Discussing the presence of climate change is fraught with the same risk as walking on eggs. Challenging weather patterns built into natural processes may sometimes get tacked on to the climate crisis. More often though, climate change would be present incognito, particularly where it cannot manifest itself dramatically. There may be no rapidly melting glaciers in Chennai, but there are other straws in the wind betraying global warming — notably the erratic weather patterns witnessed in recent times, particularly rainfall-related. The quick succession with which weather systems occurred in November in Chennai could just be the elephant in the room — one we are trying to make sense of, unfortunately with the perspective of those blind men. While forcing birds into adaptations, climate change may be flying alongside unnoticed for want of an attention-grabbing garb. There are avian studies from the west suggesting that some bird species are developing longer wing spans but shrinking in their overall size — in response to a rise in temperature and also the necessity of having to fly further for food. In our parts, there may be a paucity of studies about such avian phenomena, but the impact of erratic weather on birds cannot be denied. Here, V Santharam, ornithologist and director, Institute of Bird Studies & Natural History, Rishi Valley, fields questions from The Hindu Downtown on the subject.
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Q: How deeply can erratic weather patterns impact resident bird populations? In Chennai, the breeding season of many significant bird species — including the spot-billed pelicans, the glossy and black-headed ibises — happen around the north-east monsoon and what do these patterns mean for them?
Santharam: There can be failure in nesting. It is not easy for the birds to change the breeding season overnight, because they depend on factors like light for the hormones to get activated. They might breed but by then, the insects might have finished their cycle and they might not get enough food for the young ones. Most of the insectivorous and also frugivorous birds time their breeding season in such a way that it coincides with the fruiting or the season
- Unpredictability is the operative word, says K A Subramanian, Officer-in-Charge, Zoological Survey of India, Southern Regional Centre, while describing the key manifestations of climate change.
- He explains: “What climate change brings with it is unpredictaility. It is not about more rains or less rains — the predictaility of the system becomes elusive. That makes it difficult for the birds, particularly when it come to timing their breeding. Because, availability of food cannot be predicted. There are organisims that can manage this unpredctability, and they will thrive. We however need long-term data to nail the connection. It is difficult to connect the dots at this point.”
when the insects are found in abundance. If they miss that window — when caterpillars are emerging — they may not have sufficient food to feed the young ones. Due to the differences in climactic conditions, there may be a lack of synchronicity — the insects might have finished their cycle early and the fruits might have come up early, and the birds could still be lagging behind. When they have young ones, they may not be able to feed them. Instead of fledging six or seven or even eight young ones, they may fledge only one or two. It may mean that the population is going to crash. They may lay fewer eggs; or may not go for a second brood — some species do that. Reduced clutch size in response to climactic changes may however be more noticeable in temperate than in tropical regions — because birds species from temperate regions have a bigger clutch size compared to those in tropical regions.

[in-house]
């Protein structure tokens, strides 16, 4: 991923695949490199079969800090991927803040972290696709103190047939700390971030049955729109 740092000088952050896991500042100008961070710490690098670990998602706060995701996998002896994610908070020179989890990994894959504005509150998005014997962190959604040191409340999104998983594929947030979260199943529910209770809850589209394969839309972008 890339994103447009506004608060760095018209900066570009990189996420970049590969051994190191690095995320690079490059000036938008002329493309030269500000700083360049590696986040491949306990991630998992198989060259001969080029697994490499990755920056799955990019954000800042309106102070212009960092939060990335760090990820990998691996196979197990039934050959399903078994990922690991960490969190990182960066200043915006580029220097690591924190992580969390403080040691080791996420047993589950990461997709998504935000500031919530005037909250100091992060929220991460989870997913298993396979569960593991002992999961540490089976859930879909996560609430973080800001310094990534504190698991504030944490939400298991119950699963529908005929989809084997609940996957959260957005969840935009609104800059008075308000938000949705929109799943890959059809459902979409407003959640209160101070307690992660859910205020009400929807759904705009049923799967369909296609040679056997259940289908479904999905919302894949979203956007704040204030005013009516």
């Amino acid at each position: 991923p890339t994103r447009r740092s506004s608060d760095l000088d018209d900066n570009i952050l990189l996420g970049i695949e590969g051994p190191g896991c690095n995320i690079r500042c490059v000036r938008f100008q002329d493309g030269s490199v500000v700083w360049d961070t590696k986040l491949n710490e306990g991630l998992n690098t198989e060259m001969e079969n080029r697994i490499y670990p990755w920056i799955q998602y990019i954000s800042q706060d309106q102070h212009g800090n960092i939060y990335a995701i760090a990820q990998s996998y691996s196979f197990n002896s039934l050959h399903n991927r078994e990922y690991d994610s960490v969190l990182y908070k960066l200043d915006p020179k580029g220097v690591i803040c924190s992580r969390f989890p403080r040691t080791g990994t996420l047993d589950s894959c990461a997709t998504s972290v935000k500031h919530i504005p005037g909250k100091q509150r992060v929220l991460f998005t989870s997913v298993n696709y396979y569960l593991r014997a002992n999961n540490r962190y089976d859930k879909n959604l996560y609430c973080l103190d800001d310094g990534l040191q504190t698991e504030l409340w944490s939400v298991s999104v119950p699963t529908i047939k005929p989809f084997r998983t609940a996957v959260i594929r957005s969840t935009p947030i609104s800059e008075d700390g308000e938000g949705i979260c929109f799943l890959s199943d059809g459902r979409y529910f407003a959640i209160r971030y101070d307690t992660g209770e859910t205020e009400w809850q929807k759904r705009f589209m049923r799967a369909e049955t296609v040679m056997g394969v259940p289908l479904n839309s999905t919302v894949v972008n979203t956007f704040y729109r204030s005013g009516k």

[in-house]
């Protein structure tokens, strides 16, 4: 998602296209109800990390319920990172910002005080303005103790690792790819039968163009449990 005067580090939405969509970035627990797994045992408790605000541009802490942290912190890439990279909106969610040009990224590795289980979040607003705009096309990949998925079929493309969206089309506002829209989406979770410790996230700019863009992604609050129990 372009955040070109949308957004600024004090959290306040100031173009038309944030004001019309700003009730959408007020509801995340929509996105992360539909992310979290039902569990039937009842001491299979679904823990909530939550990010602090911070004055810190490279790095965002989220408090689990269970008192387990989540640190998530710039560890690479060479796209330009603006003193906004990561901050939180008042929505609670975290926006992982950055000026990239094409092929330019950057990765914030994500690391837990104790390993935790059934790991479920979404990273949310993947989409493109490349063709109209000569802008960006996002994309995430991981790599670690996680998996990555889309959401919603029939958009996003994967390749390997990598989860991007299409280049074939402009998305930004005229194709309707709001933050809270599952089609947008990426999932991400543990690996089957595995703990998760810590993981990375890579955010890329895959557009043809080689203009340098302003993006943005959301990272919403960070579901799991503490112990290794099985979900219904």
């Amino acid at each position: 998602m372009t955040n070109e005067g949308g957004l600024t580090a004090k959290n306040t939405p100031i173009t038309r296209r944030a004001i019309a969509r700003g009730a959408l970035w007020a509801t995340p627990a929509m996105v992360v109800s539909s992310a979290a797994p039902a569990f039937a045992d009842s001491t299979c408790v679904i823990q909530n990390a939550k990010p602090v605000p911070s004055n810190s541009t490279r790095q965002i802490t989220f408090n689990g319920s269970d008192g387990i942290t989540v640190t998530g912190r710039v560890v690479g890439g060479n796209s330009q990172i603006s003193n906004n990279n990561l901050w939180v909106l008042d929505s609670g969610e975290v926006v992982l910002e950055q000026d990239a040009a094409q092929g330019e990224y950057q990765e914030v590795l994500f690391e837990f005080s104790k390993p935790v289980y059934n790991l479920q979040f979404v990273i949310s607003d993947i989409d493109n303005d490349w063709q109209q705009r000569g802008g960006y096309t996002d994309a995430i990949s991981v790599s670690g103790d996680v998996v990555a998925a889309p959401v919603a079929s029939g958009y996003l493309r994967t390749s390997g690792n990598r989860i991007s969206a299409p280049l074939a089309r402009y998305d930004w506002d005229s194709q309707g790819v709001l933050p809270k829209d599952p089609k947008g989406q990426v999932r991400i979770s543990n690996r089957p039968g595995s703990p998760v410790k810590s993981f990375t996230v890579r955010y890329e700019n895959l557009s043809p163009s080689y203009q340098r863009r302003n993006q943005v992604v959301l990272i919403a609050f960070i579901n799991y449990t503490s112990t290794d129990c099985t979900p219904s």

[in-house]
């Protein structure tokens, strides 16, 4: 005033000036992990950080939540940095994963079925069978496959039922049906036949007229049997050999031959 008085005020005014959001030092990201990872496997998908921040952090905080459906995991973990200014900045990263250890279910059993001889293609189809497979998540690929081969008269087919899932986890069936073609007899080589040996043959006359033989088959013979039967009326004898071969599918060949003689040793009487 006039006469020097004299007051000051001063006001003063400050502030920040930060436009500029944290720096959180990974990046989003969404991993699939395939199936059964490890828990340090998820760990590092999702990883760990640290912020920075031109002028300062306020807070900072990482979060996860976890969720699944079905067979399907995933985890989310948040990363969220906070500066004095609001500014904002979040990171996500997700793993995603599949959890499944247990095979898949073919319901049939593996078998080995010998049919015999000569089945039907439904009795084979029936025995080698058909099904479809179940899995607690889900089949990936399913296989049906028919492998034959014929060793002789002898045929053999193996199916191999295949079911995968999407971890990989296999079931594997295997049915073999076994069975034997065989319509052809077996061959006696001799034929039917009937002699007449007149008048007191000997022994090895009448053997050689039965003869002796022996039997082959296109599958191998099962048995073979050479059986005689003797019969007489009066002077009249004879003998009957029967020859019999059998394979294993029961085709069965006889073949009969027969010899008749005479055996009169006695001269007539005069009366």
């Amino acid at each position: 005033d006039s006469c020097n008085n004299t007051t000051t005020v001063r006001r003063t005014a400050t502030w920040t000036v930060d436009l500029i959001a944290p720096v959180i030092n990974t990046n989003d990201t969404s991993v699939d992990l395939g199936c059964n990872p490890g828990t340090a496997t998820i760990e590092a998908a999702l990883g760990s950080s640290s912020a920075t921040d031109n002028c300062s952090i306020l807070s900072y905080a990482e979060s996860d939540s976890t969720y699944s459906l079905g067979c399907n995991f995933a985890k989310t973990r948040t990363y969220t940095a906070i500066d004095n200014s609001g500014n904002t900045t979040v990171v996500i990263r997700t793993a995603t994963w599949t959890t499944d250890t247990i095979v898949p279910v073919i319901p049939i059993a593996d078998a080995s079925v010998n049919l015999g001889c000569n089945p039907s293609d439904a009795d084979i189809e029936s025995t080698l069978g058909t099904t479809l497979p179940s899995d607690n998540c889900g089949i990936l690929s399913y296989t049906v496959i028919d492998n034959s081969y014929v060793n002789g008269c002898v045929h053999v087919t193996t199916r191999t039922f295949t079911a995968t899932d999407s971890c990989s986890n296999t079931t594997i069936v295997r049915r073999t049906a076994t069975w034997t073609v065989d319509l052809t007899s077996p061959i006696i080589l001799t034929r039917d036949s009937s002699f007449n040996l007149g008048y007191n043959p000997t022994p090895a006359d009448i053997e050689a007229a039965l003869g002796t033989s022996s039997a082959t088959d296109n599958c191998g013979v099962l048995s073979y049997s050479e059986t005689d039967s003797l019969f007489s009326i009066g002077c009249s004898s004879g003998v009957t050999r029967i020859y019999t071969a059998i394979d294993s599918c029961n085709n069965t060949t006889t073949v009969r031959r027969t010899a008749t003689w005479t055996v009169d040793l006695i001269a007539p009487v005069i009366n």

Q: Have you seen anything like that happening in our parts — in terms of reduced clutch size?
Santharam: It may not be apparent in tropical regions — because we have stable climactic conditions. Of course, we are experiencing unseasonal rains, but in terms of temperature and food availability, there may not be much of an impact as of now. I am not sure our universities are thinking about studying these problems. Studies about rainfall patterns have been done but these have not been correlated with bird populations.
Q: There have been studies showing that birds are shrinking in size but their wing spans are growing longer. Has it been noticed in any of the birds in our parts?
Santharam: I do not think we have done much work in this area. When trapped at bird stations, birds would have been measured and the data would be present, but I wonder if any analysis has been done. They are mostly doing measurements for migrants— which already have fairly long wings for them to take long migratory journeys. It would be interesting to find out if birds that normally do not migrate, are now slowly developing more pointed wings that could be useful in long-distance migration. Birds with rounded wings cannot fly much. Only when they have narrow, elongated and pointed wings are they able to fly long distances. This adaptation could be in response to global warming with resultant changes that impact food availability.
This is likely to happen to birds that are in extreme climatic conditions — those species that are in the northern hemisphere where winters can be harsh. It pertains mostly to birds found in the Arctic and sub-Arctic regions. Probably, species that do altitudinal migration can also be studied — there has been one research article that has suggested changes in their wing patterns.